For breach of trust to constitute a valid cause for dismissal, it must be willful, meaning it must be done intentionally, knowingly, and purposely, without justifiable excuse.

Petitioner did not deny that he was remiss in his duties, particularly in monitoring the application of the correct dosage of chlorine in the water system.What he did was to shift the blame to his subordinates -- the Chlorinator and Master Plumber.During the investigation however, it appears that petitioner did not even bother to impose disciplinary action against these erring employees.As manager, petitioner should have paid close attention to the persistent problem of chlorination given the fact that theSangguniang Bayan had repeatedly called his attention on the matter.

Petitioners failure to closely monitor the contamination of water supply, his repeated failure to appear before the Sanggunaing Bayan to explain his lapses, and his overall indifference in performing the task assigned to him as general manager clearly demonstrate a willful breach of trust.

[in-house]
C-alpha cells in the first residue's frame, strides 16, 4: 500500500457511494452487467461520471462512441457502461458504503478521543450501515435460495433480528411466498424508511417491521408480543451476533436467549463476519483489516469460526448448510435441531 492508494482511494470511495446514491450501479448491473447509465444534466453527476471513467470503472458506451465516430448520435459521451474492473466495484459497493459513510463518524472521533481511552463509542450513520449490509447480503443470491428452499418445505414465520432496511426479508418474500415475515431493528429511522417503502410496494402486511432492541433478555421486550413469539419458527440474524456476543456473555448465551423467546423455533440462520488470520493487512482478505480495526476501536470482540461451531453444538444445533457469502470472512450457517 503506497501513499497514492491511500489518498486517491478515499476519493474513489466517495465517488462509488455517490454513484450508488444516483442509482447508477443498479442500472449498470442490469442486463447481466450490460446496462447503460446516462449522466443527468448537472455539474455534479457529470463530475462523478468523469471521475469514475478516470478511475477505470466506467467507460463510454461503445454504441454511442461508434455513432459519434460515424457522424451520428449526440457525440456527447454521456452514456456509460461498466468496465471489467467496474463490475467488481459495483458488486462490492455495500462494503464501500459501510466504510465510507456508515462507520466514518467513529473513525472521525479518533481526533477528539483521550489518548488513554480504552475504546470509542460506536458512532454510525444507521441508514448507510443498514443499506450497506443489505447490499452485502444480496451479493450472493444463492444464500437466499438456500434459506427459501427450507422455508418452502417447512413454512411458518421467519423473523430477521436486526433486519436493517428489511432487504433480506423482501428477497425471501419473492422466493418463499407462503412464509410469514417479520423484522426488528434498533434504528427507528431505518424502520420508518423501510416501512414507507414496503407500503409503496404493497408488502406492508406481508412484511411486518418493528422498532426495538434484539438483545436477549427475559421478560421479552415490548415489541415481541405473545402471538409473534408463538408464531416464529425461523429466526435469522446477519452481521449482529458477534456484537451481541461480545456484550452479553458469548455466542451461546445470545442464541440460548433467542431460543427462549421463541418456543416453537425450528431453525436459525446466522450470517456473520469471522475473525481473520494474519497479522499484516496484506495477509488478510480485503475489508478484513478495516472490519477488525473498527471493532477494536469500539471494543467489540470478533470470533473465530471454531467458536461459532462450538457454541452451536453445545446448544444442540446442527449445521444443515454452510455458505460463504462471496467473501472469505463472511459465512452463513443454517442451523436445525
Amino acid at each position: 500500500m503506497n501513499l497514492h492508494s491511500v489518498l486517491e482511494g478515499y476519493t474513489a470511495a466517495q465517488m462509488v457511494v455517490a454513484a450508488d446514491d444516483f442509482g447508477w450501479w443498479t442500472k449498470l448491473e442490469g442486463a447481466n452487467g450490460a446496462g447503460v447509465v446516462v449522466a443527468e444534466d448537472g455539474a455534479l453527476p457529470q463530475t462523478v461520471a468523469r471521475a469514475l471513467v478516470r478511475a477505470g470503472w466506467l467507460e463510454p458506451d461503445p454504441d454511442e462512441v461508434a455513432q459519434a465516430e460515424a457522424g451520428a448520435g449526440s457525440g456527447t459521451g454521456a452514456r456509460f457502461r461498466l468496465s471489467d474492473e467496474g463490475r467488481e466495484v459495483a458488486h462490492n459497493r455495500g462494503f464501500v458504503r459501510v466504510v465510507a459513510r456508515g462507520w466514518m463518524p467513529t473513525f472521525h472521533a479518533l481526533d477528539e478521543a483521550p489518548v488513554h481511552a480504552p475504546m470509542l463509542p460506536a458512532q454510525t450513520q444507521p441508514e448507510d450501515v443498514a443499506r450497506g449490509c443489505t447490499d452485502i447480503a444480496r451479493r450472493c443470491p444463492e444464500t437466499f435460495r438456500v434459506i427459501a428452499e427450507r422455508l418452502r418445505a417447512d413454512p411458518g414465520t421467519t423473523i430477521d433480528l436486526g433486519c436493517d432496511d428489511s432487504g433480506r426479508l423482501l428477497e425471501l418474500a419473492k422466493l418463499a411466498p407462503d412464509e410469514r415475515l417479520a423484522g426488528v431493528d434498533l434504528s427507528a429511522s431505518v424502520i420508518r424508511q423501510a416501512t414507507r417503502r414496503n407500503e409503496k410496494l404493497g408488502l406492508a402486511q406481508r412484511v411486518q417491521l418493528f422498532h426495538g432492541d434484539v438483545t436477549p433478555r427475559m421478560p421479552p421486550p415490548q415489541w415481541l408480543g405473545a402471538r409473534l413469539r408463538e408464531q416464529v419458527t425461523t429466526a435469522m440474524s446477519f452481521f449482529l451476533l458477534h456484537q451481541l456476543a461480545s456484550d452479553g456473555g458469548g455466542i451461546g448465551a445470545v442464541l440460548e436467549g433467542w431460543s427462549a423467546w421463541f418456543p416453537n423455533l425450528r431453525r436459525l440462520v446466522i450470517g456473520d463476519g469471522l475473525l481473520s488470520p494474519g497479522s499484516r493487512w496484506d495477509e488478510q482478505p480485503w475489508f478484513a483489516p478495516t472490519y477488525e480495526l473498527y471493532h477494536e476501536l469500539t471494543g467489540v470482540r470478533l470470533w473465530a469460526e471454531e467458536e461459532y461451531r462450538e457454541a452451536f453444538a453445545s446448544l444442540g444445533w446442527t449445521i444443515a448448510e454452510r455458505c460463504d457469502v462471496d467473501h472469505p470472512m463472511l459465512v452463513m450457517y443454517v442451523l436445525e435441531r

Aside from dismissal for a just cause, the other part of the two-tiered rule for a valid dismissal is the observance of due process.

Article 277(b) of the Labor Code provides:

ART. 277. Miscellaneous provisions. − x x x (b) Subject to the constitutional right of workers to security of tenure and their right to be protected against dismissal except for a just and authorized cause and without prejudice to the requirement of notice under Article 283 of this Code, the employer shall furnish the worker whose employment is sought to be terminated a written notice containing a statement of the causes for termination and shall afford the latter ample opportunity to be heard and to defend himself with the assistance of his representative if he so desires in accordance with company rules and regulations promulgated pursuant to guidelines set by the Department of Labor and Employment.